What is Big Data?

Big Data refers to the monumental amount of data that are usually analyzed for helping computers learn and work intelligently like humans. This massive sets of data reveal patterns and trends, allowing the computers to make decisions and future predictions. Apple’s Siri or Google Assistant are two classic examples of artificial intelligence, which understands your voice commands.

Google Trends showed -1% interest for “Big Data” in 2010. The reason being: Big Data was not very popular a decade ago, unlike Artificial Intelligence.

Although the current concept of Big Data wasn’t known for long enough, some vendors offered database management systems for handling big data during the 1990s. However, it was not until in 2004 when Google published a paper known as MapReduce, which uses the popular method of analyzing massive sets of data using the parallel processing model of the map-reduce architecture.

For big organization that process monstrous amounts of data processing and big data activities, a DAM solution (database activity monitoring) is required to keep tabs on non-authorized activities that can corrupt an entire organization.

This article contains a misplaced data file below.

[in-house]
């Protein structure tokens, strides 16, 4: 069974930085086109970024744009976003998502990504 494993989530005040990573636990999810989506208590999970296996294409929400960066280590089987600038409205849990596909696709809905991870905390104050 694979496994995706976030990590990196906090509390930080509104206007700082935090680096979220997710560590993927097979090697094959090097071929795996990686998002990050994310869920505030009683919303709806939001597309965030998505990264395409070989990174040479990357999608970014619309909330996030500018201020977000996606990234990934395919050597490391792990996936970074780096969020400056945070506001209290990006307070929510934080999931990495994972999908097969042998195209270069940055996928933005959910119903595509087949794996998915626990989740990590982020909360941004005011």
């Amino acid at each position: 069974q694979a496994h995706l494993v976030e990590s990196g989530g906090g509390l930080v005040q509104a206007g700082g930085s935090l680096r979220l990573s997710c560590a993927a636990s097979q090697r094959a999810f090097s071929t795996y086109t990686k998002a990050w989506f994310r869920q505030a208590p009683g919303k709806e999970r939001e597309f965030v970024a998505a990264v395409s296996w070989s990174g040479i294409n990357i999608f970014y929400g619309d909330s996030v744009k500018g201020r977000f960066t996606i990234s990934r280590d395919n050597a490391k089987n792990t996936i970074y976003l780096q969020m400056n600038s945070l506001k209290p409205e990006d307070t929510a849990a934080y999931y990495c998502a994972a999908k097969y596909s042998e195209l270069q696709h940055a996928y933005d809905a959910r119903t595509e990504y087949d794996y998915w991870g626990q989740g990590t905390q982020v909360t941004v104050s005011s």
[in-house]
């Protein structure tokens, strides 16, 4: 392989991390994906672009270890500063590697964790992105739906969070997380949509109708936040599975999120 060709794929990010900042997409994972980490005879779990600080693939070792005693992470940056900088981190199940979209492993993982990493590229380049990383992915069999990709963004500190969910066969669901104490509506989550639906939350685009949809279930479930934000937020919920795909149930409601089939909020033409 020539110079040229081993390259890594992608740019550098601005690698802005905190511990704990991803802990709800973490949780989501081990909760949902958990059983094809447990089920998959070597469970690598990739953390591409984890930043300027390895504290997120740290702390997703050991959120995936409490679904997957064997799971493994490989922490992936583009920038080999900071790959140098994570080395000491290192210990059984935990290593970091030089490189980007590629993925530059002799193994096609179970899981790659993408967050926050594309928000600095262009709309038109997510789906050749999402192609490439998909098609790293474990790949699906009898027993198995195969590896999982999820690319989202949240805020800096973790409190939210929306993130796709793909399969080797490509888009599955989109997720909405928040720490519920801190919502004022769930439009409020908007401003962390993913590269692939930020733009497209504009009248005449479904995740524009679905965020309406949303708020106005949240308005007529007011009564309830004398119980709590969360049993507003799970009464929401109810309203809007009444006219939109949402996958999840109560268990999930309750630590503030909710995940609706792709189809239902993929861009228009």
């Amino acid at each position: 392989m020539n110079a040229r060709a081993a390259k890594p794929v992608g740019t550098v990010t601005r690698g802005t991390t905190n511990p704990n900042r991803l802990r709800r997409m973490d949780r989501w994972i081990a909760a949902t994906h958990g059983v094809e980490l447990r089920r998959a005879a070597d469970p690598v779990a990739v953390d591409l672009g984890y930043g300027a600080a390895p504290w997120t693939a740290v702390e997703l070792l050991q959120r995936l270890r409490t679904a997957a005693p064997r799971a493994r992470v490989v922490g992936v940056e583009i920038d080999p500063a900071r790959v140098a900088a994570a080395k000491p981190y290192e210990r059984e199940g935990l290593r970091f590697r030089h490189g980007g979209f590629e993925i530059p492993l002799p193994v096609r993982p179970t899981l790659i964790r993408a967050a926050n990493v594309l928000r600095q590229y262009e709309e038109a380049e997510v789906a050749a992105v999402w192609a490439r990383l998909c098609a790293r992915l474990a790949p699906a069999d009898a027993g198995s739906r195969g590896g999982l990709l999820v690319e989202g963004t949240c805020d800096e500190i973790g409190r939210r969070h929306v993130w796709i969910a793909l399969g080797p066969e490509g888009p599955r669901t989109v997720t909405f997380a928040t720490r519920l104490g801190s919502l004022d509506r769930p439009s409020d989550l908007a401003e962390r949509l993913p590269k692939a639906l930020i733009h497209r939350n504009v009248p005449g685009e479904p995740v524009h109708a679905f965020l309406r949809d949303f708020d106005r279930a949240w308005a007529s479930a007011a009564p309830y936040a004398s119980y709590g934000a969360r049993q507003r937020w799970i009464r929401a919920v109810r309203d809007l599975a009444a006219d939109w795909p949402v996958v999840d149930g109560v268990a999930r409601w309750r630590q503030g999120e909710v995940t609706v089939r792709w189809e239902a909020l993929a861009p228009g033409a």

AI and Big Data: How do they Bind?

Artificial Intelligence is nothing new — it has been present both as an ideology and in action for almost seven decades. However, it was not until the emergence of Big Data that led to the current and true glory of Artificial Intelligence.

How come? Artificial Intelligence evolves just like a human’s intelligence. The children are taught from their early childhood about everything, and they’re eventually intelligent. In the same way, a computer is taught to be intelligent by teaching it. Before Big Data, there was little data to teach the computer since it requires tons of data to learn, unlike the less learning needed by humans.